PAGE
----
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Report Card on BC's Elementary Schools

Iram Khan

in May of 2003 The Fraser Institute, generally regarded as a right-wing think-tank, released the Report Card on British Columbia's Elementary Schools: 2003 Edition. In it, The Fraser Institute claims to have "collect(ed) a variety of relevant objective indicators of school performance into, one easily accessible public document."1 The document goes on to rank British Columbia's elementary schools. I am a proud teacher who works at a school that ranked 791 out of over 800 schools.

This ranking of schools is supposedly done to help parents choose a school for their children and to encourage those schools that get low rankings to improve; however, the rankings are not based on a variety of indicators. The Fraser Institute explains that the overall school rating is based on the following eight indicators:

  1. average Foundation Skills Assessment (hereafter, FSA) score in Grade 4 reading
  2. average FSA score in Grade 4 writing
  3. average FSA score in Grade 4 numeracy
  4. average FSA score in Grade 7 reading
  5. average FSA score in Grade 7 writing
  6. average FSA score in Grade 7 numeracy
  7. the difference between male and female students in their average FSA scores in Grade 7 reading
  8. the difference between male and female students in their average FSA scores in Grade 7 numeracy

Is it just me, or do the results of the FSA look like the only source for the report? As teachers, we are encouraged to use a wide variety of sources to evaluate our students. In addition to testing, we rely on observations, self-assessments, peer evaluations, interviews with students and parents, and portfolios, to name a few. Imagine if teachers wrote report cards based entirely on one type of test.

Every year, between the last week in April and the first week of May, all Grade 4, 7, and 10 teachers in British Columbia are required to give their students the Foundation Skills Assessment. Teachers and parents all know that this time of year is quite exciting and busy for students. The weather is getting hotter, anticipation for the summer is kicking in, and many field trips are occurring. What a great time for a province wide exam. Many students fail to take the test seriously.

I can give a number of reasons of why the school I teach at did so poorly on this "assessment", but the biggest reason could be because of the high percentage of our students who have English as their second language. Research has shown that on average ESL students require five to seven years to reach grade level academic language skills. 2 Even if a student arrives in Canada in Kindergarten, it would not be surprising to see that they did not have the language skills required to perform well on the FSA test by Grade 4 or even Grade 7.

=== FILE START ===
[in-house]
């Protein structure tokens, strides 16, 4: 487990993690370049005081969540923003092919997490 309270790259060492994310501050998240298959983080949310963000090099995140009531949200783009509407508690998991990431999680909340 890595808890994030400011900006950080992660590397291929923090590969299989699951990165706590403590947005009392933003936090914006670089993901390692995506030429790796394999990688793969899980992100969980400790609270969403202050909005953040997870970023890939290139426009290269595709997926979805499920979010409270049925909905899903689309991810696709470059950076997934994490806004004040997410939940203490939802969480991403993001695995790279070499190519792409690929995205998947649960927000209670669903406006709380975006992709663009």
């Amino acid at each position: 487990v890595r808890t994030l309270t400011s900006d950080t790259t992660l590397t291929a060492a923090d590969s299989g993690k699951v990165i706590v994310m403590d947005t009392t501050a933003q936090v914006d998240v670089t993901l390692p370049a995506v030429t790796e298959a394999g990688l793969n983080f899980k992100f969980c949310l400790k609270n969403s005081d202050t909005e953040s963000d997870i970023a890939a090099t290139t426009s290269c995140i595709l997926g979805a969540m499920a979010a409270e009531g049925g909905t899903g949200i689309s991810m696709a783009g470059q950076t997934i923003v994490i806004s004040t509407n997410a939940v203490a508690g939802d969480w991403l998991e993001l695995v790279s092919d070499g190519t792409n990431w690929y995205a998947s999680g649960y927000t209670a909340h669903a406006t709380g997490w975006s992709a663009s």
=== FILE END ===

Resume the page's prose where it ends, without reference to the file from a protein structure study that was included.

Many teachers are highly skeptical of standardized testing. Before the test is administered we can typically predict who will do well, and who will not. Furthermore, it was clear to many teachers which schools would do well on the FSA, and which schools would not. The schools who have high ESL learners and/or a low socio-economic population did much poorer than the schools that had the opposite student population. This is a poor indicator as to how good a school is.

I have to admit, though, that seeing these rankings in the newspaper did make me feel upset, making me think that if I had children of my own I'd be sending them to the number one schools (as a side note, this coming school year, in British Columbia parents are now free to choose what schools their children will attend regardless of school boundaries). Then I thought of my own school. We ranked 791, but it is an amazing school. We have a strong sense of community; the teachers are motivating, professional, and fun; we have a highly involved parents' advisory council; our administration supports parents, teachers, and students; and the variety of cultures of the student population are celebrated. I could go on and on. My school has rejected the ranking and has chosen to continue to focus on the remarkable strides the students have made considering their backgrounds.